The thing about stretch marks

Stretch marks are two words that spread fear amongst pregnant women.

Let’s face it, while appearance maybe a superficial worry, none of us WANT stretch marks.

Bio-Oil is somewhat of an authority on the subject, and have a wealth of information about them. I’ve been using it on my belly throughout my pregnancy, and haven’t developed a single stretch mark. I have, however developed them on the tops of my legs, where I didn’t apply the oil, as it just didn’t occur to me that I might get them there. As annoying as this is, it just strengthens the case for using Bio-Oil through out and all over – learn from my mistakes!

Bio Oil

Here are a few facts and tips from Bio-Oil for keeping your body free from (or greatly minimize the number of) stretch marks during pregnancy.

What causes them?

The skin adapts to continuous movement of the body by expanding and contracting, but during pregnancy it may have insufficient time to adjust, causing internal tears in the skin tissue. When these tears repair themselves they form scars that we know as stretch marks.

A second factor causing stretch marks, which is still a subject of debate, involves the priming of the skin by increased levels of hormones. These hormones attract more water into the skin, which relaxes the bonds between the collagen fibres. This makes it easier for the skin tissue to tear when it is stretched, causing stretch marks to form.

When do they form?

While stretch marks generally become visible in the last trimester, some women will start to see them forming as soon as their bellies start growing. Most lighter skinned women tend to develop pinkish ones, whereas darker skinned women tend to have stretch marks that are lighter than the surrounding skin.

What are the stages in the development of stretch marks?

Stage 1: Early stretch marks will appear pale in colour, and may also be itchy. The skin immediately around the mark may look flattened and thin.

Stage 2: Gradually, they will enlarge in length and width and become darker and more pronounced.

Stage 3: Once they have matured and when the skin is no longer under tension, they will start to fade and become paler. They may also appear slightly depressed and irregular in shape or length.

Do all pregnant women get them?

It is estimated that up to 90% of women are prone to developing stretch marks during pregnancy. In studies conducted over the year, the likelihood of developing the has been found to vary according to:

Skin type

Stretch marks tend to be associated with darker skinned women, the reason for which is unknown.

Age

Interestingly, it has been found that as you get older, you are less likely to develop stretch marks.

Family and personal history

In a study conducted in 2004, it was found that of the women who developed stretch marks in pregnancy, over half had mothers with stretch marks, In the same study it was found that 81% of the women with pregnancy stretch marks had pre-existing ones.

Weight

Stretch marks depend on the extent to which the skin expands. As such it is thought that rapid or excessive weight gain can exacerbate their formation. It is, however, better during pregnancy to focus on eating correct healthy foods than to worry about how much weight you are putting on.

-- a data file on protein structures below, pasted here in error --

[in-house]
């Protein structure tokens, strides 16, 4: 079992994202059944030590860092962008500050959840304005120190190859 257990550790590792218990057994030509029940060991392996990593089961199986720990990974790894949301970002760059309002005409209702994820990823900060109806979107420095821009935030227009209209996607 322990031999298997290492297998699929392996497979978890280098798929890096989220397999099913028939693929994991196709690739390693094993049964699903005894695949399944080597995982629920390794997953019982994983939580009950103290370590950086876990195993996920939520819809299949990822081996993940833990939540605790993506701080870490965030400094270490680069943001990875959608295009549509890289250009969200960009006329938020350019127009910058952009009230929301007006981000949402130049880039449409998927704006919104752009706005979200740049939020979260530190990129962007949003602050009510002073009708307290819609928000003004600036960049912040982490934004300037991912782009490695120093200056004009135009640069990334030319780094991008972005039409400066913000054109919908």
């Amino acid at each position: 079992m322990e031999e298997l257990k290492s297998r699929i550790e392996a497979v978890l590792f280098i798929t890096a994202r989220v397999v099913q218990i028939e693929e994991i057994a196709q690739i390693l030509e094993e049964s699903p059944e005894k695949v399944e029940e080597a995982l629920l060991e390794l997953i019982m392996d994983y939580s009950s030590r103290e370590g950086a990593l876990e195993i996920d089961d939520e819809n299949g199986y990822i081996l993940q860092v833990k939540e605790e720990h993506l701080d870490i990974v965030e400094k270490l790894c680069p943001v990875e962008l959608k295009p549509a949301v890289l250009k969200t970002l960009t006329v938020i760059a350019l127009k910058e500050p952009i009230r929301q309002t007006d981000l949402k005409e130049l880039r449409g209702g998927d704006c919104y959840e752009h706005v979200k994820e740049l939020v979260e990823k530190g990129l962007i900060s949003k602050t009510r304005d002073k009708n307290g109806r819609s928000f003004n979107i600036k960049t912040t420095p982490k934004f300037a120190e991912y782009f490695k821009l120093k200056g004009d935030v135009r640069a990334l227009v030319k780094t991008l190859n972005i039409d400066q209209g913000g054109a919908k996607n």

Skin condition

Maintaining a nutritious diet and keeping skin well-hydrated will ensure that it is better able to stretch during pregnancy.

Where do they form?

Most women develop them on their abdomen in pregnancy, however it is also common to get them on the breasts, thighs, hips, lower back and buttocks. While they can appear anywhere on the body, they are most likely to appear in places where larger amounts of fats are stored (like my thighs!!!!!!)

What can be done to prevent them?

The best defence against them is to ensure that the skin maintains it maximum elasticity throughout pregnancy. This is achieved by keeping the skin well-hydrated and supple at all times.

Skin food

Collagen and elastin fibres in the skin are necessary to keep the rapidly growing skin taut, and the stronger they are, the less likely they are to break and leave resulting stretch marks. It therefore makes sense to eat foods that are rich in Vitamin E and C, zinc and silica, which help to form collagen. Vitamin C in particular is an important antioxidant that helps protect tissue from damage. Vitamins B2 (Riboflavin) and B3 (Niacin) are also said to help promote and maintain healthy skin. In addition, drinking sufficient water is seen to be essential in order to help strengthen and renew skin.

Exercise

In addition to boosting energy levels, reducing mood swings, improving sleep patterns and enhancing one’s overall self-image, exercise can also help prevent stretch marks forming. It improves circulation, which keeps the skin elastic and more able to stretch as it grows. This improved circulation also reduces the possibility of varicose veins and swollen ankles during pregnancy. Try low impact exercises like swimming, walking, cycling and yoga.

Keeping skin supple

In addition to ensuring you keep your skin supple through eating the right foods and getting enough exercise, you should use a topically applied product that is specifically formulated to maximise the skin’s elasticity (like Bio-Oil). By applying it twice daily throughout pregnancy, your skin will remain well-hydrated and better able to stretch.

Bio Oil Sizes

Bio-Oil Tissue Oil is available at leading retailers in 60ml (R74.95), 125ml (R99.95) and 200ml (R179.96).

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